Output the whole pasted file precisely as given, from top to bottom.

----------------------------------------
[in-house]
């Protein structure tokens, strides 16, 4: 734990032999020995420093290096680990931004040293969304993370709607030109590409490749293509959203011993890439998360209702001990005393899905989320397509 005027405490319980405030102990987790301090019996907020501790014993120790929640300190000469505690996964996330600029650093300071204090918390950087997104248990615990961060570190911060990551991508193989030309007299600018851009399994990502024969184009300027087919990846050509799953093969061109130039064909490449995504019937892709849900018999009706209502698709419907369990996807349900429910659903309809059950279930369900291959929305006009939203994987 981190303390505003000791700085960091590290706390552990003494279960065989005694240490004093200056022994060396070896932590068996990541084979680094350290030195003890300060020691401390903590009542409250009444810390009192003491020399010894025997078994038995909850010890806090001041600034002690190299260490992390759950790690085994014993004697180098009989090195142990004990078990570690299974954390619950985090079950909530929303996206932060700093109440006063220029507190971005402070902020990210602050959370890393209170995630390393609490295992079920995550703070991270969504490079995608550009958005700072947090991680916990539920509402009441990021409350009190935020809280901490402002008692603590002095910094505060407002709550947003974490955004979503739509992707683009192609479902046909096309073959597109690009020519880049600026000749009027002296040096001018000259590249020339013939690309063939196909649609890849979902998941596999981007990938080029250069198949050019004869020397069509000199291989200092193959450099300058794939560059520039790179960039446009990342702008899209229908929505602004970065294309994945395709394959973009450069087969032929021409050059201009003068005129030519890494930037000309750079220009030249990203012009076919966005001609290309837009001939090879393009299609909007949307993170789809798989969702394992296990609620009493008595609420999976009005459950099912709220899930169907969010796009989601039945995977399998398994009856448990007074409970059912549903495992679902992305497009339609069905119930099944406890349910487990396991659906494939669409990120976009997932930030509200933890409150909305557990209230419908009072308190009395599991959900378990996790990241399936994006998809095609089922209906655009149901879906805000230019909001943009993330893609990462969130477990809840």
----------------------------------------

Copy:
[in-house]
């Protein structure tokens, strides 16, 4: 734990032999020995420093290096680990931004040293969304993370709607030109590409490749293509959203011993890439998360209702001990005393899905989320397509 005027405490319980405030102990987790301090019996907020501790014993120790929640300190000469505690996964996330600029650093300071204090918390950087997104248990615990961060570190911060990551991508193989030309007299600018851009399994990502024969184009300027087919990846050509799953093969061109130039064909490449995504019937892709849900018999009706209502698709419907369990996807349900429910659903309809059950279930369900291959929305006009939203994987 981190303390505003000791700085960091590290706390552990003494279960065989005694240490004093200056022994060396070896932590068996990541084979680094350290030195003890300060020691401390903590009542409250009444810390009192003491020399010894025997078994038995909850010890806090001041600034002690190299260490992390759950790690085994014993004697180098009989090195142990004990078990570690299974954390619950985090079950909530929303996206932060700093109440006063220029507190971005402070902020990210602050959370890393209170995630390393609490295992079920995550703070991270969504490079995608550009958005700072947090991680916990539920509402009441990021409350009190935020809280901490402002008692603590002095910094505060407002709550947003974490955004979503739509992707683009192609479902046909096309073959597109690009020519880049600026000749009027002296040096001018000259590249020339013939690309063939196909649609890849979902998941596999981007990938080029250069198949050019004869020397069509000199291989200092193959450099300058794939560059520039790179960039446009990342702008899209229908929505602004970065294309994945395709394959973009450069087969032929021409050059201009003068005129030519890494930037000309750079220009030249990203012009076919966005001609290309837009001939090879393009299609909007949307993170789809798989969702394992296990609620009493008595609420999976009005459950099912709220899930169907969010796009989601039945995977399998398994009856448990007074409970059912549903495992679902992305497009339609069905119930099944406890349910487990396991659906494939669409990120976009997932930030509200933890409150909305557990209230419908009072308190009395599991959900378990996790990241399936994006998809095609089922209906655009149901879906805000230019909001943009993330893609990462969130477990809840």